To our pets, the world can be a giant playground filled with exciting places to explore, unusual things to smell, and surprising things to taste. While it’s good for them to have an environment that satisfies their sense of adventure and mischief, however, an animal’s sense of curiosity can sometimes get them into trouble when they are attracted to poisons and household toxins that can cause them illness or pain.
Pets do not know that something that smells or tastes nice may be dangerous, so it’s up to their pet parents to ensure that their animals are safe from harmful substances.
The third week in March is National Pet Poison Prevention Week, an excellent time to take an inventory of the things to keep away from your dogs and cats. From plants to foods and human medicines, there are many things that may seem perfectly safe to you but can cause severe problems for your four-legged loved ones.
Poison-proofing your home is a simple way to significantly reduce the chances your dog or cat will come into contact with toxic substances. For starters, keep medicines and cleaners locked up and out of reach.
Here are some other everyday household items that pet parents should keep away from their animals:
- Chocolate (in high amounts), grapes, and several other human foods
- Artificial sweeteners – Xylitol found in most candies and in some peanut butter, is highly toxic and can be fatal
- Lilies – are extremely dangerous for cats
- Sago Palm
- And many other types of outdoor and indoor plants
- Household cleaners and chemicals
- Pesticides or herbicides
- Fabric softener
- Snail bait
Other Household Products
- Tobacco or vape liquid
- Human vitamins/medications
- Glow sticks
Don’t forget that pets can collect toxins on their paws and then ingest the substances by licking them. Make sure to wipe your pet’s feet after a walk.
It’s also important to know the signs when, despite your best efforts, pets ingest something that can cause serious health problems. If that happens, don’t panic. Our experienced emergency veterinarians at The COVE are here to help!
Symptoms of Poisoning in Cats and Dogs
- Abnormal breathing patterns or heartbeat
- Diarrhea or bloody stool
- Excessive urination
- Loss of appetite
- Loss of coordination
- Unusual behavior
Be prepared for an emergency by having the ASPCA Animal Poison Control Center phone number (888-246-4435) accessible, and even add it as a contact in your mobile phone (a fee per call may apply). You can also download the ASPCA Poison Control App that has an updated list of toxic plants, foods, and products.
The board-certified toxicologists at Poison Control are essential resources and often work closely with our emergency veterinarians in many pet-poisoning cases.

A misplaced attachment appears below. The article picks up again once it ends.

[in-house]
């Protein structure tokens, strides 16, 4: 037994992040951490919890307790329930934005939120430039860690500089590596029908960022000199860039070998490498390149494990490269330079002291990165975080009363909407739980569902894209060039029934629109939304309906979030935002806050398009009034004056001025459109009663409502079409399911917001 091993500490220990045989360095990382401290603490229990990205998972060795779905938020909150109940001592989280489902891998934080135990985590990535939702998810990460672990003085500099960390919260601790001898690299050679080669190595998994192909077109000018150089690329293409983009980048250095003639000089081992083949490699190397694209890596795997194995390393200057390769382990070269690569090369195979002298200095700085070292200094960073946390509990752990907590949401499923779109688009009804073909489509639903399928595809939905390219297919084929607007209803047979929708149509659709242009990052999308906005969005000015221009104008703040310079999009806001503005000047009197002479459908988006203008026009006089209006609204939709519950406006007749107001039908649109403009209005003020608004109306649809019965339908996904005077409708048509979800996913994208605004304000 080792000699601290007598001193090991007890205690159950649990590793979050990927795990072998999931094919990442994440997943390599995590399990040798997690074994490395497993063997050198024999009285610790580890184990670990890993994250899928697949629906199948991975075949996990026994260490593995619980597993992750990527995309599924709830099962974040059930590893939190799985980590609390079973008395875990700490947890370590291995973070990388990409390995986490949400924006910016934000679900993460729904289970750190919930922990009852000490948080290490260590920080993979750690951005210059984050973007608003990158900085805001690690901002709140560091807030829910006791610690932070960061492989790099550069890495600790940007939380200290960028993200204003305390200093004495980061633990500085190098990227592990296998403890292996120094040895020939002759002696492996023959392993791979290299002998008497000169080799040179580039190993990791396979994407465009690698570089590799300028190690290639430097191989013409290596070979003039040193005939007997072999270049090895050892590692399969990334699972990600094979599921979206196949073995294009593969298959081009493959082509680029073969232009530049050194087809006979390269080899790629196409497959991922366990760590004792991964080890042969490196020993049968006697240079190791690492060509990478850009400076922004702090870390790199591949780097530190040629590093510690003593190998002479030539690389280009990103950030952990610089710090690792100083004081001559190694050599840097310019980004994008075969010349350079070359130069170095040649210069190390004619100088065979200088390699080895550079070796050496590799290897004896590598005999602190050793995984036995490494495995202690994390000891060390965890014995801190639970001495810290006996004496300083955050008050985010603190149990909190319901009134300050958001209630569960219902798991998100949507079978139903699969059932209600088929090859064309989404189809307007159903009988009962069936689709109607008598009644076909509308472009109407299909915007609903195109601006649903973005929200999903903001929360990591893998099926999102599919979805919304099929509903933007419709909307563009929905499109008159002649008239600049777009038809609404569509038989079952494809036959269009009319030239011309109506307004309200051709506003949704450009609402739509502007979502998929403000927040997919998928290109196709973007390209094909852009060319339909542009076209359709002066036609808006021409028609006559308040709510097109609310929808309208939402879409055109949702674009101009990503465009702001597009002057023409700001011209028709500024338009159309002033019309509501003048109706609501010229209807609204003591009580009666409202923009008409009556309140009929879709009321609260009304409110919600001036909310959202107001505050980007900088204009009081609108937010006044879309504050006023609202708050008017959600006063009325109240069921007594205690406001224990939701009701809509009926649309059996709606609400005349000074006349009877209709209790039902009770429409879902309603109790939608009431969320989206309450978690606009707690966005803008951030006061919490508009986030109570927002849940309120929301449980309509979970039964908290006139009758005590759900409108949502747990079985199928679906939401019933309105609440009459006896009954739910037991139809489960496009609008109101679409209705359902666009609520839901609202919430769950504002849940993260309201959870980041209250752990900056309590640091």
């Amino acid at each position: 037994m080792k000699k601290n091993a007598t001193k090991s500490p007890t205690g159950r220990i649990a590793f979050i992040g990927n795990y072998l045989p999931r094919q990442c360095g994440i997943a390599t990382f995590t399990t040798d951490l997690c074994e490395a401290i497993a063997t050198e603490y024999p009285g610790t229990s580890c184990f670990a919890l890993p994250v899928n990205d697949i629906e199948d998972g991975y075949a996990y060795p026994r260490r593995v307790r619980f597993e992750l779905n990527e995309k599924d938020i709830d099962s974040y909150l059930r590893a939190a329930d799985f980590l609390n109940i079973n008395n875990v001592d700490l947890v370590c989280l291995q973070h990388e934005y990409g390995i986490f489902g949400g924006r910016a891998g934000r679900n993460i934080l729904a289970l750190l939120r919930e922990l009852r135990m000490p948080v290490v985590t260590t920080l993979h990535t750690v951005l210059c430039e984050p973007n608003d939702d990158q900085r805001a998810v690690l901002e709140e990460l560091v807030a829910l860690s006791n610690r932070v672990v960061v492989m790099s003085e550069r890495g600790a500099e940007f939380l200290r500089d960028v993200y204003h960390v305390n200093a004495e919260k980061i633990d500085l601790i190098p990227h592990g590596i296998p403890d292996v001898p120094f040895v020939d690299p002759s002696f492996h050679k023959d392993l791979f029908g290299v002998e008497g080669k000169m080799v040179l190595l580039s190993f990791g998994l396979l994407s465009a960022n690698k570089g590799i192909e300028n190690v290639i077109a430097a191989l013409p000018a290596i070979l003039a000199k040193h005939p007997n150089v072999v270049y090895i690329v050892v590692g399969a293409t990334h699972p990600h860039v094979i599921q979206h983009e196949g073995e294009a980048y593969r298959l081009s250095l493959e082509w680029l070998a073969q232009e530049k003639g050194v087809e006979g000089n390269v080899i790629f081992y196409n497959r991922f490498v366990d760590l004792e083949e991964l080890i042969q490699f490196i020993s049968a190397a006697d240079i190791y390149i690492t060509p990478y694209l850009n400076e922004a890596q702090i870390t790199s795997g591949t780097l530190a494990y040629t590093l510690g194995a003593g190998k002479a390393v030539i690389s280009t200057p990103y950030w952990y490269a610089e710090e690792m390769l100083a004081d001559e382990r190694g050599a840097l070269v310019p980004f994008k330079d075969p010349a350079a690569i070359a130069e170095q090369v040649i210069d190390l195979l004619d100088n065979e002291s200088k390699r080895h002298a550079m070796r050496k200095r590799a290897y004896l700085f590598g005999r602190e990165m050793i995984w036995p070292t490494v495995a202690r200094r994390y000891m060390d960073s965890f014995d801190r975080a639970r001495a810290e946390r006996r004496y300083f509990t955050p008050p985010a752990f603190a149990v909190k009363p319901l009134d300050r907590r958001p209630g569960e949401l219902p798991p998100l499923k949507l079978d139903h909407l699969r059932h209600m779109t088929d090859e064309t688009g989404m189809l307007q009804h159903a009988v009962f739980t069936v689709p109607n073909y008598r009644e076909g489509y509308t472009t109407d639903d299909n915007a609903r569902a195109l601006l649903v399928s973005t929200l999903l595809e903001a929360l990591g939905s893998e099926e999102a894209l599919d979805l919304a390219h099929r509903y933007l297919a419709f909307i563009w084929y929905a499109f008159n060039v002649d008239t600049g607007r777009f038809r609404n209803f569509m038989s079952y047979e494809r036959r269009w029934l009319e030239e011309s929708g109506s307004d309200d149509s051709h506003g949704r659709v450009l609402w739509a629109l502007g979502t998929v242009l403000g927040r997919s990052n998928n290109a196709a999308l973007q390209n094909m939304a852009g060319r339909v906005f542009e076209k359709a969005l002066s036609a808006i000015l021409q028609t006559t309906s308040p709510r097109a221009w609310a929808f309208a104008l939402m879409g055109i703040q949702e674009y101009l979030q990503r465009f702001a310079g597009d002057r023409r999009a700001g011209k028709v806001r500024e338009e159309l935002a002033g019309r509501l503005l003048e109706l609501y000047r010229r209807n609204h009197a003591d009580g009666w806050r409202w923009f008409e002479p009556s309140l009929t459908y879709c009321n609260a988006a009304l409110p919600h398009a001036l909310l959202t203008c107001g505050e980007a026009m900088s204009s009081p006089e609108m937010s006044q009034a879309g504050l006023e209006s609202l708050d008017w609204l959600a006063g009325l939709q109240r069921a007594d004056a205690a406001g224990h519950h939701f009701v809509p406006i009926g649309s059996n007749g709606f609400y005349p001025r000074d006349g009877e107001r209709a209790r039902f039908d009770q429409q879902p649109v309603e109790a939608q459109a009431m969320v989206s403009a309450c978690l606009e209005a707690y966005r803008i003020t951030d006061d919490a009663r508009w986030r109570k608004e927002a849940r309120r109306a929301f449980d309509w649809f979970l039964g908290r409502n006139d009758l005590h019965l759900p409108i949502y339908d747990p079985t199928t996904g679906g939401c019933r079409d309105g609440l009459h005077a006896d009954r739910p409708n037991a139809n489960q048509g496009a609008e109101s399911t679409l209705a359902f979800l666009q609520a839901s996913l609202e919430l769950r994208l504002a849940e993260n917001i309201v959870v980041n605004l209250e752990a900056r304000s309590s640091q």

We all know how clever pets can be. If yours manages to get past your defenses and comes in contact with something poisonous, seek medical care immediately. Here at The COVE, our emergency veterinarians are experienced and trained for pet poisoning cases. You can trust in the care of our emergency department, led by Jacqueline Nobles, DVM, DACVECC, a board-certified specialist in emergency and critical care.
If your pet has ingested something toxic, we may recommend that you call the ASPCA Animal Poison Control Center first to start building a case. This will include providing essential details, including what your pet ate, how much, when, symptoms, etc., and then our team will work collaboratively with the toxicologists to develop the most accurate treatment plan.
We hope you find these tips helpful for your pet family. Remember, vigilance will go a long way to ensure your pet will be safe and healthy for years to come.
THE COVE is Open 24/7
THE COVE is open 24/7 all year long, and we’re here for you to answer any questions or concerns. The COVE is open 24 hours a day, 365 days a year. We are located at 6550 Hampton Roads Pkwy, #113, Suffolk, VA. We welcome your call any time, day or night, at 757-935-9111.
The COVE’s veterinarians and staff wholeheartedly embrace the core values of community, collaboration, commitment, compassion, and integrity. This focus ensures that pets, the people who love them, and their primary care veterinarians have as positive and affirming a healthcare experience as possible, regardless of the circumstances that bring us all together.